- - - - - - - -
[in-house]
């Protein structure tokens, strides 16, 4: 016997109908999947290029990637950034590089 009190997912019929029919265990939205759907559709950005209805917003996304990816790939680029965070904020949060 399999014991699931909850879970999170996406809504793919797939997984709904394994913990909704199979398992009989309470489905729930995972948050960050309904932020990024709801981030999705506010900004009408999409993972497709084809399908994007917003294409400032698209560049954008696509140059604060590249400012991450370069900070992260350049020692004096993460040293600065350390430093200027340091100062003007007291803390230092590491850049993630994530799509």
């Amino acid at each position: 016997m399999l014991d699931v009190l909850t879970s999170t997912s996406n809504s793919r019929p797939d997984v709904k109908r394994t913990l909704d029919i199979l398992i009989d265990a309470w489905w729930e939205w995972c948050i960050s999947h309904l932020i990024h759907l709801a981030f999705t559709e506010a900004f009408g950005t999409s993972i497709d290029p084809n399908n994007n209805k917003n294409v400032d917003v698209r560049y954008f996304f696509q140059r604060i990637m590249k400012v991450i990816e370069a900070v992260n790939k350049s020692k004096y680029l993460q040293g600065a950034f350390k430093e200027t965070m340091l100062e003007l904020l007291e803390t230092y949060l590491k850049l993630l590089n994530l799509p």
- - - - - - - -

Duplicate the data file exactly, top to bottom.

[in-house]
């Protein structure tokens, strides 16, 4: 016997109908999947290029990637950034590089 009190997912019929029919265990939205759907559709950005209805917003996304990816790939680029965070904020949060 399999014991699931909850879970999170996406809504793919797939997984709904394994913990909704199979398992009989309470489905729930995972948050960050309904932020990024709801981030999705506010900004009408999409993972497709084809399908994007917003294409400032698209560049954008696509140059604060590249400012991450370069900070992260350049020692004096993460040293600065350390430093200027340091100062003007007291803390230092590491850049993630994530799509």
């Amino acid at each position: 016997m399999l014991d699931v009190l909850t879970s999170t997912s996406n809504s793919r019929p797939d997984v709904k109908r394994t913990l909704d029919i199979l398992i009989d265990a309470w489905w729930e939205w995972c948050i960050s999947h309904l932020i990024h759907l709801a981030f999705t559709e506010a900004f009408g950005t999409s993972i497709d290029p084809n399908n994007n209805k917003n294409v400032d917003v698209r560049y954008f996304f696509q140059r604060i990637m590249k400012v991450i990816e370069a900070v992260n790939k350049s020692k004096y680029l993460q040293g600065a950034f350390k430093e200027t965070m340091l100062e003007l904020l007291e803390t230092y949060l590491k850049l993630l590089n994530l799509p």